The family of John Oliver has led tributes after the popular local businessman and Drumchapel community activist died last month.

John passed away on April 30 and was laid to rest on Saturday, May 9 with immediate family only able to attend the burial.

However, the community of Drumchapel turned out to pay their last respects, lining the streets to show their support for John and his family.

Nicola Mullen, John’s niece, told the Post: “John really was one of a kind. He was a Drumchapel man through and through.

“Drumchapel was John’s home and he was proud of it. He fought hard for the community behind closed doors, never looking for praise or recognition for his work.”

Raised in Drumchapel, John’s first business was a coach hire company, set up in 1972, which soon grew into the taxi service still in operation today.

He also ran a mobile grocery van and later a grocer’s shop as well as a bar, lounge and function suite which became a favourite haunt for many local residents.

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He worked closely with several councillors, teachers, police officers and sports groups to develop and open the Drumchapel Sports Centre in 1975 which he oversaw for many years before moving on to open Drumchapel Community Business Ltd (DCB) in Dalsetter Avenue.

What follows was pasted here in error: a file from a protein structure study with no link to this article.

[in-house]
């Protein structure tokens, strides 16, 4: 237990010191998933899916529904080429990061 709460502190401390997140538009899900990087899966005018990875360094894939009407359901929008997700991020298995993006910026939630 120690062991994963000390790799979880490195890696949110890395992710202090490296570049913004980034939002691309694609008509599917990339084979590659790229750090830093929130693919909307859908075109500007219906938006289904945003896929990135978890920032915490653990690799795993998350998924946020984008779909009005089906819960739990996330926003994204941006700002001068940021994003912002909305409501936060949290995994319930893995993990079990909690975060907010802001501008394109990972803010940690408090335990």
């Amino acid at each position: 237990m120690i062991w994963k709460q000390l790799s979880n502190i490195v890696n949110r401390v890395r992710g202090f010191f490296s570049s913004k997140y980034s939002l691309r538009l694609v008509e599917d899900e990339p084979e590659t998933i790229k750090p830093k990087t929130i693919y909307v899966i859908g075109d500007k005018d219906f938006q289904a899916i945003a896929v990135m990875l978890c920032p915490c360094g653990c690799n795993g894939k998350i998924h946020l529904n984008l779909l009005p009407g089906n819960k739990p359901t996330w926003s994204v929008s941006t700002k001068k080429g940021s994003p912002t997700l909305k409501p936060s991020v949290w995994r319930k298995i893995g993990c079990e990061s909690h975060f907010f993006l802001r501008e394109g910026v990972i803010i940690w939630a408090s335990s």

Nicola continued: “DCB was his one passion – he worked closely with the manager, Liz, so it could thrive and support the people of Drumchapel and become a successful community business.

“John wanted to help many people to get on in life and have equal opportunities, especially when they fell on hard times.

“He’ll be a sore loss of Drumchapel and everyone who knew him.”

He also supported the creation of a remembrance garden at Pinewood School following the death of three Girl Guides and two adult leaders from the area in a bus crash in Glasgow in 1994.

The local Men Matter charity said in a Facebook post: “The kind gestures you did for our group will stick with us forever.

“I think it’s fair to say you undoubtedly saved lives in our community.”

A friend and business partner added: “He was keen to help anyone. He would make a job up so he could give you a wage if you were on hard times or you’d lost your job.

“If John could help, he wouldn’t let a man down.”